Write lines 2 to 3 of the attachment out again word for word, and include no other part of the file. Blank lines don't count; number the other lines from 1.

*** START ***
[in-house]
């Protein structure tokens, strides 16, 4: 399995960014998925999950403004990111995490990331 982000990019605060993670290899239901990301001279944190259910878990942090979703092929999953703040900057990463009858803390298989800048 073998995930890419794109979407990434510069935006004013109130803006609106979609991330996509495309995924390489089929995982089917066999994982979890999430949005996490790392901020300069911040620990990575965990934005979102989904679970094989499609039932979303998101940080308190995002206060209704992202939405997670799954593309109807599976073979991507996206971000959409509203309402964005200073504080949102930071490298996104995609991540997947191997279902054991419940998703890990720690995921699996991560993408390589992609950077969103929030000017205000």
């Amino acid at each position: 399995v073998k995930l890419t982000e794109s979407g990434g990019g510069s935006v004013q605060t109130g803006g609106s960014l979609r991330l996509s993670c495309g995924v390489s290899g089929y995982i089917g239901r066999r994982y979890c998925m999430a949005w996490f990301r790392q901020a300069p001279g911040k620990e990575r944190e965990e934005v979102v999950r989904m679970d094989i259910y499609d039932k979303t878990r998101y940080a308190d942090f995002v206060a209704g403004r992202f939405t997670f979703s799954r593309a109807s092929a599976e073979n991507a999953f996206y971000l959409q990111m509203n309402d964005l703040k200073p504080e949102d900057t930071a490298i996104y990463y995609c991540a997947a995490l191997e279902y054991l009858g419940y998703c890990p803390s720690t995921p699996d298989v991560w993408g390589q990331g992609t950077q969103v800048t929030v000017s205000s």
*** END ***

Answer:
């Protein structure tokens, strides 16, 4: 399995960014998925999950403004990111995490990331 982000990019605060993670290899239901990301001279944190259910878990942090979703092929999953703040900057990463009858803390298989800048 073998995930890419794109979407990434510069935006004013109130803006609106979609991330996509495309995924390489089929995982089917066999994982979890999430949005996490790392901020300069911040620990990575965990934005979102989904679970094989499609039932979303998101940080308190995002206060209704992202939405997670799954593309109807599976073979991507996206971000959409509203309402964005200073504080949102930071490298996104995609991540997947191997279902054991419940998703890990720690995921699996991560993408390589992609950077969103929030000017205000």
């Amino acid at each position: 399995v073998k995930l890419t982000e794109s979407g990434g990019g510069s935006v004013q605060t109130g803006g609106s960014l979609r991330l996509s993670c495309g995924v390489s290899g089929y995982i089917g239901r066999r994982y979890c998925m999430a949005w996490f990301r790392q901020a300069p001279g911040k620990e990575r944190e965990e934005v979102v999950r989904m679970d094989i259910y499609d039932k979303t878990r998101y940080a308190d942090f995002v206060a209704g403004r992202f939405t997670f979703s799954r593309a109807s092929a599976e073979n991507a999953f996206y971000l959409q990111m509203n309402d964005l703040k200073p504080e949102d900057t930071a490298i996104y990463y995609c991540a997947a995490l191997e279902y054991l009858g419940y998703c890990p803390s720690t995921p699996d298989v991560w993408g390589q990331g992609t950077q969103v800048t929030v000017s205000s």